Sand and Blood 13, Flight of the Scions 19, angels, and types of intelligence

One of my observations during my lunch walk is that my characters are somewhat intelligent, but they in different ways. The three main characters of Flight of the Scions are probably the best example and I would say Rutejìmo is probably the least intelligent character I've had as a main character.

Sand and Blood 13: Breaking Up

A long time ago, in a book I haven't read for decades, I read an interesting discussion about angels. In that book, it discussed how angels didn't have free will which made them functions of the universe (god, Bob, whatever you want to call it). The angels' purpose wasn't to evolve themselves but to be way points and beacons to guide others.

This influenced how the clan spirits work in my world. They don't really have free will and they are not capable of enlightenment. They can get more powerful, but it is based on rules that mortals don't understand, but Shimusògo will never become one of the Great Triad.

This chapter actually demonstrate a tiny bit of this internal cosmology. Shimusògo, the spirit, provides power to Rutejìmo because he is in the right place, has the right mental state, resonance, and is ready to accept his power. It wouldn't matter if the clan (the social structure) accepted it or not, the clan spirit connected to Rutejìmo and he is spiritually part of the clan.

Now, being accepted socially into the clan, that's a much bigger difficulty for Rutejìmo's case and probably the subject of the entire novel.

Read Sand and Blood 13: Breaking Up at

Flight of the Scions 19: Travel Partners

Intelligence, this is a hard one to talk about. While I was walking, I realized that even Maris was rather intelligent despite her lack of education and her innocent nature.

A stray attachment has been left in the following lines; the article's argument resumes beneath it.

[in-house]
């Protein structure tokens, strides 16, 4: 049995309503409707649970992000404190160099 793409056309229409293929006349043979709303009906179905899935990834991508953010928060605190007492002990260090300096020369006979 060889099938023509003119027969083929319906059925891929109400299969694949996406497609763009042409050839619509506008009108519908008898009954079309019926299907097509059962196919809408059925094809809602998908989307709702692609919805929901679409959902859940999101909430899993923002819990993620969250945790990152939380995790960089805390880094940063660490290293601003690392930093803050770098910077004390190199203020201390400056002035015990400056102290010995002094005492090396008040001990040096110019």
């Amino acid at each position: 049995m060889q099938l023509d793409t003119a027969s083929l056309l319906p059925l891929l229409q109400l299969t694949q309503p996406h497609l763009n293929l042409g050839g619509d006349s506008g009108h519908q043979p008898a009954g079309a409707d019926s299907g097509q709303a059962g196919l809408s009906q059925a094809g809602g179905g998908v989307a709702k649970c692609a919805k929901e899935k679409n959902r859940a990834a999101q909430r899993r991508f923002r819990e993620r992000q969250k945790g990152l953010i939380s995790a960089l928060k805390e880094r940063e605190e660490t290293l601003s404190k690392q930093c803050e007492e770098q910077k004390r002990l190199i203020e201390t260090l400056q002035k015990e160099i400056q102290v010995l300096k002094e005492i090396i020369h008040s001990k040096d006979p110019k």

There are many types of intelligence (generically speaking). The three main character of Flight of the Scions demonstrate different aspects of that.

Ruben is the easiest. He knows things and has a vast repository of useless knowledge (just like it says on my website). Internally, he has a copy of Wikipedia for my world, though it is a few years out of date. However, knowing details doesn't mean comprehension. Maris mentions that in this chapter about how Ruben knows how to speak Miwāfu but can't teach it.

He could easily tell you the details of every magical system in the world, the lineage of every politician, and the history behind the units of measure. What he doesn't know is how they relate to each other. While teaching Miwāfu, he can only say if Maris is right or wrong, not how to speak it.

Maris, on the other hand, is efficient in her intelligence. For someone who didn't learn how to write until a year before, she has advanced far beyond what most teenagers learning how to write for the first time. She learned numbers without formal education. She also has social skills and a better handle on how people work (for example knowing that Pahim wanted to fuck Kanéko and giving Kanéko the contraceptive tea).

Her limitation is when she figures out something, she doesn't push herself to improve. She figures out something and then uses it.

And then we come to Kanéko. She doesn't have magic, but her “power” as I envisioned it, is tied into her ability to adapt, comprehend, and learn. She can also visual and capable of building up three-dimensional models in her head to help understand physical constructs.

She also has a body of knowledge and trivia. That helps drive her need to improve beyond “what works.”

Put together, this gives her on par with a telepath and… whatever Maris becomes.

Read Sand and Blood 19: Travel Partners at (subscribers)

Sand and Ash

Sand and Ash has gotten through the first editor of two. Shannon Ryan did a good job of development and line edits and I think it is a much strong piece (coupled with the beta readers at the same time). I noticed I had a couple new trouble spots, mainly "But " and " as " so I'm going through a quick round or two to work on those before passing it to the copy editor.

If I didn't have hopes of getting it done for Wiscon, I would have done the beta readers first and then passed it on to Shannon. I'll probably do that for Sand and Bone once Ash comes out.

I think I've also finalized the cover for the book. I still need to redo the cover for Sand and Blood but I'm pretty happy with the results. It is more “literary” than the illustrated version, but maybe that's okay? Either way, it is what I'm working with now.


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